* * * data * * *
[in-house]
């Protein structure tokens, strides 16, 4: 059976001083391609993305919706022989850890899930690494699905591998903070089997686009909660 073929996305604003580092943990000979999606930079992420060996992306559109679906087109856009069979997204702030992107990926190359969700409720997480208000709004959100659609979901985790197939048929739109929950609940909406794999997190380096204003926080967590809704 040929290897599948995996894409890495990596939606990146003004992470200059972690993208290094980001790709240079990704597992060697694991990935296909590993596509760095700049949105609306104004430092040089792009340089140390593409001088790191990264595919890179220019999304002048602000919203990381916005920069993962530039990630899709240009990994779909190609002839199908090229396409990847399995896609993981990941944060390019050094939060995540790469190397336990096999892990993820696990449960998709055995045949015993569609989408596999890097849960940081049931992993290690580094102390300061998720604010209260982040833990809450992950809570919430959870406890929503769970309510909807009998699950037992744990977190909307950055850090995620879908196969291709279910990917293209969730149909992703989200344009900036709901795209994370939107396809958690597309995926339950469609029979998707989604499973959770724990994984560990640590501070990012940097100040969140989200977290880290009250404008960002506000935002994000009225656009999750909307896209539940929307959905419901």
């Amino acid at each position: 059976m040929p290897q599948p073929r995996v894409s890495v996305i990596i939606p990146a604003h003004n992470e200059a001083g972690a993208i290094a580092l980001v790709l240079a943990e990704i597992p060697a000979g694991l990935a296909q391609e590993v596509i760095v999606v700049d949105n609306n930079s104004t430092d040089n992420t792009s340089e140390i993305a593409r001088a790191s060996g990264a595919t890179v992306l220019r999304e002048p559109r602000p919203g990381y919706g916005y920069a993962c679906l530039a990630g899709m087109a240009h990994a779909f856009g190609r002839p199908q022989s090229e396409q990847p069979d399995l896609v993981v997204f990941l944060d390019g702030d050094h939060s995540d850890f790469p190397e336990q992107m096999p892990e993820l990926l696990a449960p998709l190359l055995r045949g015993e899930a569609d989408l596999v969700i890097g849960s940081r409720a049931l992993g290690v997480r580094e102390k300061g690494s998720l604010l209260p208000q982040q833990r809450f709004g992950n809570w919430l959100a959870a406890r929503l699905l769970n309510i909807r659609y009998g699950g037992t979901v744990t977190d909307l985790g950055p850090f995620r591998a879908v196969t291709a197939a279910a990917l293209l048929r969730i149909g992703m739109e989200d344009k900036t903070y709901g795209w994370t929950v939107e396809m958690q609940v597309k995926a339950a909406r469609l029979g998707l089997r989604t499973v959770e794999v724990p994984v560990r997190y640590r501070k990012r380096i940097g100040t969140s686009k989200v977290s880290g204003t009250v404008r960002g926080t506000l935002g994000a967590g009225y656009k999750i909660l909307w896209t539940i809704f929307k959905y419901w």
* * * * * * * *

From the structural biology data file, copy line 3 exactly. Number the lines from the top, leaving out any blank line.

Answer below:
């Amino acid at each position: 059976m040929p290897q599948p073929r995996v894409s890495v996305i990596i939606p990146a604003h003004n992470e200059a001083g972690a993208i290094a580092l980001v790709l240079a943990e990704i597992p060697a000979g694991l990935a296909q391609e590993v596509i760095v999606v700049d949105n609306n930079s104004t430092d040089n992420t792009s340089e140390i993305a593409r001088a790191s060996g990264a595919t890179v992306l220019r999304e002048p559109r602000p919203g990381y919706g916005y920069a993962c679906l530039a990630g899709m087109a240009h990994a779909f856009g190609r002839p199908q022989s090229e396409q990847p069979d399995l896609v993981v997204f990941l944060d390019g702030d050094h939060s995540d850890f790469p190397e336990q992107m096999p892990e993820l990926l696990a449960p998709l190359l055995r045949g015993e899930a569609d989408l596999v969700i890097g849960s940081r409720a049931l992993g290690v997480r580094e102390k300061g690494s998720l604010l209260p208000q982040q833990r809450f709004g992950n809570w919430l959100a959870a406890r929503l699905l769970n309510i909807r659609y009998g699950g037992t979901v744990t977190d909307l985790g950055p850090f995620r591998a879908v196969t291709a197939a279910a990917l293209l048929r969730i149909g992703m739109e989200d344009k900036t903070y709901g795209w994370t929950v939107e396809m958690q609940v597309k995926a339950a909406r469609l029979g998707l089997r989604t499973v959770e794999v724990p994984v560990r997190y640590r501070k990012r380096i940097g100040t969140s686009k989200v977290s880290g204003t009250v404008r960002g926080t506000l935002g994000a967590g009225y656009k999750i909660l909307w896209t539940i809704f929307k959905y419901w």